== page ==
Life Of Navin

Random Musings, Random Bullshit.


Semester 7 : The Good Parts

Aah... that feeling at the end of the semester. That warm fuzzy feeling when all the memories of the 5 months that have just passed by flood the mind. Semester 7 is particularly a remembrable semester for me, for reasons both good and bad. The whole semester was like a rollercoaster ride, always something happening...

There's no point in hanging on to the sour memories though, because the good memories always outlive the bad ones. So here's some of the best memories of my semester:

Semester 7: The Good Parts 

Technix 5.0
Wow, so much pure awesomeness happened in Semester 7. Starting off with the big one: Technix 5.0 . Almost 8 months of work culminating into 3 days of lectures, events and workshops. Technix is the annual technical festival organised by the Computer Science department of Goa Engineering College, and this year, it was our turn to take Technix a few steps further from where it was left last time around, and I was glad to say we didn't disappoint. Technix was the biggest technical festival held in college in recent years in terms of participation, collaboration, and sheer hype. And it was my honour to stand at the helm of affairs as General Secretary of CURSOR (the Computer Students' Organisation) in the organisation of this event. The whole experience as part of CURSOR both as SE Executive (in my second year) and General Secretary (in my third year) taught me a lot of life lessons and were some of the best times spent in college. I'd highly recommend everyone to try a taste of college politics. Do read this as well :)

Tandav: Tandav is the intra-college cultural/sports festival of college. After a dismal performance last year, the COMP department was in full prep mode to bring back the Tandav trophy home where it belongs. The Sports segment of Tandav had an amazing bunch of events, and it was awesome to see such spirit and competitiveness among branches. My favorite sports event was the volleyball finals between MECH and COMP (which was an event very personal to COMP, since we lost last year, after a lot of not-really-sportmanlike language/behaviour by MECH players (and final year students) last year). This year, we were out with a vengeance, and since we were the seniors, we weren't going to be pushed around by anyone. The match was the match of a lifetime, staring off with the first 2 sets getting split between MECH and COMP. The final set was a complete romp by the COMP team, and by complete romp, I mean the only way it could be described was as a thrashing! It was brilliant to see the exact opposite of last year's event take place. The MECH supporters had been silenced after a yearlong wait. Oh, sweet revenge! :) Many slogans that originated on that day, such as 'Di Teka', and 'Umeshachi Pepsi...' still ring in my head.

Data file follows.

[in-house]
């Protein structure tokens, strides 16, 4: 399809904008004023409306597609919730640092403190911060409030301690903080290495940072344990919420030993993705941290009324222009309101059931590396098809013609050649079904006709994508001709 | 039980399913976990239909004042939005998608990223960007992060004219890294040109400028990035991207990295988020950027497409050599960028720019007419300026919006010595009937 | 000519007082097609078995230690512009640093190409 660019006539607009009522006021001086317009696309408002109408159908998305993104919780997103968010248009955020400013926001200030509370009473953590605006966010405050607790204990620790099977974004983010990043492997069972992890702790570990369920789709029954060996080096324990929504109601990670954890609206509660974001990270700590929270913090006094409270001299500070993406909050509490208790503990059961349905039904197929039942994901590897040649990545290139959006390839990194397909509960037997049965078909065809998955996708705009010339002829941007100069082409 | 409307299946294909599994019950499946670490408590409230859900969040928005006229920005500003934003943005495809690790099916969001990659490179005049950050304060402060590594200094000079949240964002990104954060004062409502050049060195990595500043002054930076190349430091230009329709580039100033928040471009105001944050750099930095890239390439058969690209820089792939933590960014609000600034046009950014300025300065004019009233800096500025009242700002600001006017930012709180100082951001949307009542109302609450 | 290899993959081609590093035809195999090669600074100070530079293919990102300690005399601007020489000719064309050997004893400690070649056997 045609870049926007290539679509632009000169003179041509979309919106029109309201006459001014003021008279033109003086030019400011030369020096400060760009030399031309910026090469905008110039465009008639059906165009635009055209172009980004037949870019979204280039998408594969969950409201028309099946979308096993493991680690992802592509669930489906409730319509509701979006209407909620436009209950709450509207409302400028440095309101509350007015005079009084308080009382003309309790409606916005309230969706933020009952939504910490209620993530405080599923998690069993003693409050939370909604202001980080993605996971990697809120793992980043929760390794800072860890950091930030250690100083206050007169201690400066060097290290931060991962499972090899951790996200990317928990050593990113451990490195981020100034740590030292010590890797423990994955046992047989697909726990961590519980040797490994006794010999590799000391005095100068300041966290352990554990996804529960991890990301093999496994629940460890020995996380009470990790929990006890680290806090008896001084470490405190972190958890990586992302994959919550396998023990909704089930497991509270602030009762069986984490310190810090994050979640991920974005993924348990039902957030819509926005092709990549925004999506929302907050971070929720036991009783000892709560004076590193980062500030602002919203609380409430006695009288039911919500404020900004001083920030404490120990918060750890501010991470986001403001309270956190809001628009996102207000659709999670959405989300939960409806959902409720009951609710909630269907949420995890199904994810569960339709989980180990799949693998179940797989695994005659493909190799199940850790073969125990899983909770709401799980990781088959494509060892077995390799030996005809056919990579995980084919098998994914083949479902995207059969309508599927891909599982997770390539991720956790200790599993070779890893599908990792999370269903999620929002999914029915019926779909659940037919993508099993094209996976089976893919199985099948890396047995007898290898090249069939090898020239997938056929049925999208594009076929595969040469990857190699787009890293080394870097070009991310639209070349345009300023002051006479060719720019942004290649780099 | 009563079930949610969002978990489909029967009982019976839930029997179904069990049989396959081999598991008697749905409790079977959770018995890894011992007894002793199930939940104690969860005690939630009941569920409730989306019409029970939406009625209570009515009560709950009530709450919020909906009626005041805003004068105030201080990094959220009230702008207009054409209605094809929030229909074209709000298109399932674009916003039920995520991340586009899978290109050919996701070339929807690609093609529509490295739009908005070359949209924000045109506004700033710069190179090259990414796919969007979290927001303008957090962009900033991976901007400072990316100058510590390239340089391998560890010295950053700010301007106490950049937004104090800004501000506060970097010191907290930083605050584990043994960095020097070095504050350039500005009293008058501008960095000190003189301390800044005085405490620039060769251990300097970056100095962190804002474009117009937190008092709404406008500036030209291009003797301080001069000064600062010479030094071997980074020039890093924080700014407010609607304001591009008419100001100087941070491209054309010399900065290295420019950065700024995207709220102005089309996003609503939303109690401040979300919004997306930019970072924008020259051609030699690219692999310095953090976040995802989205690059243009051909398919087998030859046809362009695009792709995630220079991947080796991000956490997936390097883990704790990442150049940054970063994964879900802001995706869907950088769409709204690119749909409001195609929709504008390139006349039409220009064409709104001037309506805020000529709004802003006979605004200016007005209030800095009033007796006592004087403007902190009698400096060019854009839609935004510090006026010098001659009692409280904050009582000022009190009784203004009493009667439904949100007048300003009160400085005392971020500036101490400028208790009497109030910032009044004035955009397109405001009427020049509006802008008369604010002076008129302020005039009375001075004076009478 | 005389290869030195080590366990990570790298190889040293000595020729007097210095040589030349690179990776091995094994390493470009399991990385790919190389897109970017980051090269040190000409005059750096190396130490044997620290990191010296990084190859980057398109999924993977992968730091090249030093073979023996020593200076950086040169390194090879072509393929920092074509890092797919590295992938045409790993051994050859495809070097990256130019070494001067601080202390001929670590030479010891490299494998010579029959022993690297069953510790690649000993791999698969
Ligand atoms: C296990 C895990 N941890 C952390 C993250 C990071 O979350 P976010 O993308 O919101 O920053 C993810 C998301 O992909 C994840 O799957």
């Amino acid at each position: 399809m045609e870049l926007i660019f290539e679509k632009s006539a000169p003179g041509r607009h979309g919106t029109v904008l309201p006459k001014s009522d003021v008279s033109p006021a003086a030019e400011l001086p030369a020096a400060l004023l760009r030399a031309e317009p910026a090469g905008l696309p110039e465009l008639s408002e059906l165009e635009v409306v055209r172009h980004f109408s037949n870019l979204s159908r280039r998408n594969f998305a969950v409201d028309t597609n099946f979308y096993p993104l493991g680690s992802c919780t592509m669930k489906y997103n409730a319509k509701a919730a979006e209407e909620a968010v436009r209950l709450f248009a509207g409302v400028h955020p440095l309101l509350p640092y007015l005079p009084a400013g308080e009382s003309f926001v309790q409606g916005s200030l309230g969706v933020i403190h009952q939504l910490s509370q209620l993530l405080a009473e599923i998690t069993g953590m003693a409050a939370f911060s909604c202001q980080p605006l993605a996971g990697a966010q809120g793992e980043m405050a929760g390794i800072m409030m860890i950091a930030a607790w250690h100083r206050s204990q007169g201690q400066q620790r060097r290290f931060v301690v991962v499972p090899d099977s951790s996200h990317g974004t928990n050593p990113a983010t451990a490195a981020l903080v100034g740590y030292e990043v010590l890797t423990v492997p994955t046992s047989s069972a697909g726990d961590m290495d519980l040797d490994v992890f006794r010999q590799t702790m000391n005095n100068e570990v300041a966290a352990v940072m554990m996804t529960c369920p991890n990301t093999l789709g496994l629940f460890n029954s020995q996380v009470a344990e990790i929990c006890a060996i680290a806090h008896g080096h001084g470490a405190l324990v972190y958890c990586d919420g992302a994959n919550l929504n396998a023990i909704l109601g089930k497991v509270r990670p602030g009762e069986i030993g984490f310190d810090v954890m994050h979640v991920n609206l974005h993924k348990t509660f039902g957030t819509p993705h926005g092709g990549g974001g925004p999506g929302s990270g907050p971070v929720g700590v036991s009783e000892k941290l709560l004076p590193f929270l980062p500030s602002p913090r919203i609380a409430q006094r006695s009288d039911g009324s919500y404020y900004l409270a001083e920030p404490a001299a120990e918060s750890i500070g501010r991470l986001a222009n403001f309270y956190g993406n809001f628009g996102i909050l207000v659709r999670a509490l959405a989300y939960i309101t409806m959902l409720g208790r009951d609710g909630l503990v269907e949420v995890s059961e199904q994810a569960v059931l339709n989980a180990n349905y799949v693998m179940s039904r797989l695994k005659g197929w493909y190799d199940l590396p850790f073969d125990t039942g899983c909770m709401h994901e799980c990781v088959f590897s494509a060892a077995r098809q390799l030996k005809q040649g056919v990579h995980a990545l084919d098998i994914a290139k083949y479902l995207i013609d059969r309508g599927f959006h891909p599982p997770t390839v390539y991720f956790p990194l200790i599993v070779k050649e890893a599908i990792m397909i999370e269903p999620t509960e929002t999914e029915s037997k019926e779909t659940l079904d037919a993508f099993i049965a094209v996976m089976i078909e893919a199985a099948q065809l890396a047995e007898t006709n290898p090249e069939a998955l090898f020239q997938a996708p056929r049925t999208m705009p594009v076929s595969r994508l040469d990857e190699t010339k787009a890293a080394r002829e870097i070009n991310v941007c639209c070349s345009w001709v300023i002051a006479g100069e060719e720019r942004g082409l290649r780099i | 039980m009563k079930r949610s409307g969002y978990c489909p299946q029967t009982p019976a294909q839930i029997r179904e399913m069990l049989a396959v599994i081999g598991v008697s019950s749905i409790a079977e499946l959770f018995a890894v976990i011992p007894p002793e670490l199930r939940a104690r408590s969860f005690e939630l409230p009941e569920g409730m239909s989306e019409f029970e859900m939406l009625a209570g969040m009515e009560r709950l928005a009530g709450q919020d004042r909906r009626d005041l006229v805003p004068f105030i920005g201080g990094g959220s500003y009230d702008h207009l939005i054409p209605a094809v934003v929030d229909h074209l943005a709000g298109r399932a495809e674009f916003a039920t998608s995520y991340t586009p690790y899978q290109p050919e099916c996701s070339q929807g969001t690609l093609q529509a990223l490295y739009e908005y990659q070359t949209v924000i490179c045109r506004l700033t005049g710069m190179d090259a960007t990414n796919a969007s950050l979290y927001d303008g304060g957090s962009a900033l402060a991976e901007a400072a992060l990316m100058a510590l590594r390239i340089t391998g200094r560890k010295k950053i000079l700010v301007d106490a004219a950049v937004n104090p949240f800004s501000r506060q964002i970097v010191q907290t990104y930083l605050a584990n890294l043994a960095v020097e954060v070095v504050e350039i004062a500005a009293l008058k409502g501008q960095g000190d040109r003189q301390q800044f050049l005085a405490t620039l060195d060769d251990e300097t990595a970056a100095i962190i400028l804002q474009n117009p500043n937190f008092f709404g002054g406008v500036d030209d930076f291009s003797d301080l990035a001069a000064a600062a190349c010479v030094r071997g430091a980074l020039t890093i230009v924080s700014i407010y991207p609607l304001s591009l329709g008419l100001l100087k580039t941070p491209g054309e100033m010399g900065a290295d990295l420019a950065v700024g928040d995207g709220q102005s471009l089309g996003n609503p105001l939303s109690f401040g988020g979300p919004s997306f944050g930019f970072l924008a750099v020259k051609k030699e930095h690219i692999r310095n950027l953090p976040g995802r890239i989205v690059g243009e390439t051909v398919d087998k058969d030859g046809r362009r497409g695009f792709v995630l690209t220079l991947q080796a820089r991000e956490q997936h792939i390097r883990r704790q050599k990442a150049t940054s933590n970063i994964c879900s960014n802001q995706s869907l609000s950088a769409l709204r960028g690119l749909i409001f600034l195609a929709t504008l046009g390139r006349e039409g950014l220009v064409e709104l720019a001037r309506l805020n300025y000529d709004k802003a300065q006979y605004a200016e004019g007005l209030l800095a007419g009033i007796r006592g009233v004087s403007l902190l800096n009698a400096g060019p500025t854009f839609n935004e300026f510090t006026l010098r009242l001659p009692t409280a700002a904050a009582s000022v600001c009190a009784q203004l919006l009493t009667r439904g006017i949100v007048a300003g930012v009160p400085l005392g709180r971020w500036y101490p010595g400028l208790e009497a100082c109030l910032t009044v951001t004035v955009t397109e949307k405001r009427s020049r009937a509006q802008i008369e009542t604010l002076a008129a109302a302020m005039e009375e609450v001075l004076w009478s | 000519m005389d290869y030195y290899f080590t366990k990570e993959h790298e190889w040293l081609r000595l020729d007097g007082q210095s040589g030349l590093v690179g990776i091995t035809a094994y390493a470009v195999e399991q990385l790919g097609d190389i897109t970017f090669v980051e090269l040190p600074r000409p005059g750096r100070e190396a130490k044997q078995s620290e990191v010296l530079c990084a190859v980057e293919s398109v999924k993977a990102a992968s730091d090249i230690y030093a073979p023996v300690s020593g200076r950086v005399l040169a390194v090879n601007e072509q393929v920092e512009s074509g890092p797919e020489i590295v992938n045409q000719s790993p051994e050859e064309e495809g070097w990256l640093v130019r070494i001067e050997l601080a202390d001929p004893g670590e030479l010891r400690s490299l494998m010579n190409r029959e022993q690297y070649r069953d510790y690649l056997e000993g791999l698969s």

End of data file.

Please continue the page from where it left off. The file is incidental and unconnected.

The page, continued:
Boycott Scenes
But sports was just half the Tandav story. Next up was the Battle Royale: the cultural trophy... Over the years, the cultural trophy was of Tandav, an event meant to bring the college together through talent, had led to massive branchism in college. Initially, this branchism showed up only during Tandav, but as time went on, branchism which started off at Tandav would veer it's head through the entire year, leading to the college getting split into 6 seperate colleges (6 branches). Since winning became more important than participating, cheating slowly began to rise, to the level that even faculty judges were "fixed" beforehand. This time around, the same thing happened, and the IT branch was heavily favoured. Irrespective of performance of their participants, that branch seemed to be winning every event with ease. Many stories of fixing rose through trusted backchannels, and it reached a stage where certain branches started asking for a boycott of Tandav altogether, in a "Either play fair, or don't play at all" message. COMP was one of the branches as part of this, and while we did not support a boycott of Tandav, we were strongly for fairness in Tandav. At the end of a set of discussions with the organising students' council and faculty involved in the very conception, the conclusion reached was that Tandav has to go on as scheduled irrespective of judging issues. This was unacceptable to 3 branches, COMP, CIVIL and a large segment of IT, who said they'd much rather lose Tandav fairly than win unfairly (Respect to IT students). So, a boycott resulted. And it seemed like our last Tandav was going to end on that sour note.

 During 'Summer of 69'! :)